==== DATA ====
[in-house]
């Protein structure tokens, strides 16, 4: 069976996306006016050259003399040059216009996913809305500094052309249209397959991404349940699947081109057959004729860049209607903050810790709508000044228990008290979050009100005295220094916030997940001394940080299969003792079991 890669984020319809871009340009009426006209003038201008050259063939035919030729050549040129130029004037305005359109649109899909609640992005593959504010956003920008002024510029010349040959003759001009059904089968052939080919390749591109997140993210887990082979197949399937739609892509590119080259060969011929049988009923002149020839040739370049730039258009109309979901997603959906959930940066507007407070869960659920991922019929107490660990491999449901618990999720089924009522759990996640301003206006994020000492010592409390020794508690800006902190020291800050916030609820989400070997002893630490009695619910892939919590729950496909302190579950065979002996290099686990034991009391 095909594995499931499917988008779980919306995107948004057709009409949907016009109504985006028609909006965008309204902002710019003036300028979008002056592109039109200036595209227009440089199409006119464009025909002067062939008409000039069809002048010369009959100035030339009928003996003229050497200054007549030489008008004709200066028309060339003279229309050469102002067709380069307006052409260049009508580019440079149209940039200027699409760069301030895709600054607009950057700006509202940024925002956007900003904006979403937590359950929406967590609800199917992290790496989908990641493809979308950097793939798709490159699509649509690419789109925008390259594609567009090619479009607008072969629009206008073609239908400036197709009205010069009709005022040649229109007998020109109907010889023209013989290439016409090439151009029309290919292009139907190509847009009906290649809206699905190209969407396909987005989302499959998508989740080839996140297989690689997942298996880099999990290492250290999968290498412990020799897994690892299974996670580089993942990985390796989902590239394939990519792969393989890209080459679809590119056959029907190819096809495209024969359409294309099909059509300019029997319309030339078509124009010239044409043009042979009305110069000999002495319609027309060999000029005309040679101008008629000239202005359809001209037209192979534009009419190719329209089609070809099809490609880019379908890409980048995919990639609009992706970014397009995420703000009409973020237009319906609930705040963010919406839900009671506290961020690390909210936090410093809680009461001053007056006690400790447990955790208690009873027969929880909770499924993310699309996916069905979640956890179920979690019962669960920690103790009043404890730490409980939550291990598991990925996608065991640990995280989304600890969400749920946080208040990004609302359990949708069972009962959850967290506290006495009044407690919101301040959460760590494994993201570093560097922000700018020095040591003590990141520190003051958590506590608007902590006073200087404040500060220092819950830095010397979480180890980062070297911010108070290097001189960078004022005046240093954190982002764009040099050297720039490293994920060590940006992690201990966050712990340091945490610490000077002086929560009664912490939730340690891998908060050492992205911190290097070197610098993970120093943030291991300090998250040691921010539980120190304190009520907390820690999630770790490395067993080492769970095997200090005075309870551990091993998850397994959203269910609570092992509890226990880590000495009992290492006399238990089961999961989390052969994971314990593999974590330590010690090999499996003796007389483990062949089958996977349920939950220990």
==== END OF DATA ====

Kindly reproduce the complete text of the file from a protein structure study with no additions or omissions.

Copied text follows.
[in-house]
């Protein structure tokens, strides 16, 4: 069976996306006016050259003399040059216009996913809305500094052309249209397959991404349940699947081109057959004729860049209607903050810790709508000044228990008290979050009100005295220094916030997940001394940080299969003792079991 890669984020319809871009340009009426006209003038201008050259063939035919030729050549040129130029004037305005359109649109899909609640992005593959504010956003920008002024510029010349040959003759001009059904089968052939080919390749591109997140993210887990082979197949399937739609892509590119080259060969011929049988009923002149020839040739370049730039258009109309979901997603959906959930940066507007407070869960659920991922019929107490660990491999449901618990999720089924009522759990996640301003206006994020000492010592409390020794508690800006902190020291800050916030609820989400070997002893630490009695619910892939919590729950496909302190579950065979002996290099686990034991009391 095909594995499931499917988008779980919306995107948004057709009409949907016009109504985006028609909006965008309204902002710019003036300028979008002056592109039109200036595209227009440089199409006119464009025909002067062939008409000039069809002048010369009959100035030339009928003996003229050497200054007549030489008008004709200066028309060339003279229309050469102002067709380069307006052409260049009508580019440079149209940039200027699409760069301030895709600054607009950057700006509202940024925002956007900003904006979403937590359950929406967590609800199917992290790496989908990641493809979308950097793939798709490159699509649509690419789109925008390259594609567009090619479009607008072969629009206008073609239908400036197709009205010069009709005022040649229109007998020109109907010889023209013989290439016409090439151009029309290919292009139907190509847009009906290649809206699905190209969407396909987005989302499959998508989740080839996140297989690689997942298996880099999990290492250290999968290498412990020799897994690892299974996670580089993942990985390796989902590239394939990519792969393989890209080459679809590119056959029907190819096809495209024969359409294309099909059509300019029997319309030339078509124009010239044409043009042979009305110069000999002495319609027309060999000029005309040679101008008629000239202005359809001209037209192979534009009419190719329209089609070809099809490609880019379908890409980048995919990639609009992706970014397009995420703000009409973020237009319906609930705040963010919406839900009671506290961020690390909210936090410093809680009461001053007056006690400790447990955790208690009873027969929880909770499924993310699309996916069905979640956890179920979690019962669960920690103790009043404890730490409980939550291990598991990925996608065991640990995280989304600890969400749920946080208040990004609302359990949708069972009962959850967290506290006495009044407690919101301040959460760590494994993201570093560097922000700018020095040591003590990141520190003051958590506590608007902590006073200087404040500060220092819950830095010397979480180890980062070297911010108070290097001189960078004022005046240093954190982002764009040099050297720039490293994920060590940006992690201990966050712990340091945490610490000077002086929560009664912490939730340690891998908060050492992205911190290097070197610098993970120093943030291991300090998250040691921010539980120190304190009520907390820690999630770790490395067993080492769970095997200090005075309870551990091993998850397994959203269910609570092992509890226990880590000495009992290492006399238990089961999961989390052969994971314990593999974590330590010690090999499996003796007389483990062949089958996977349920939950220990």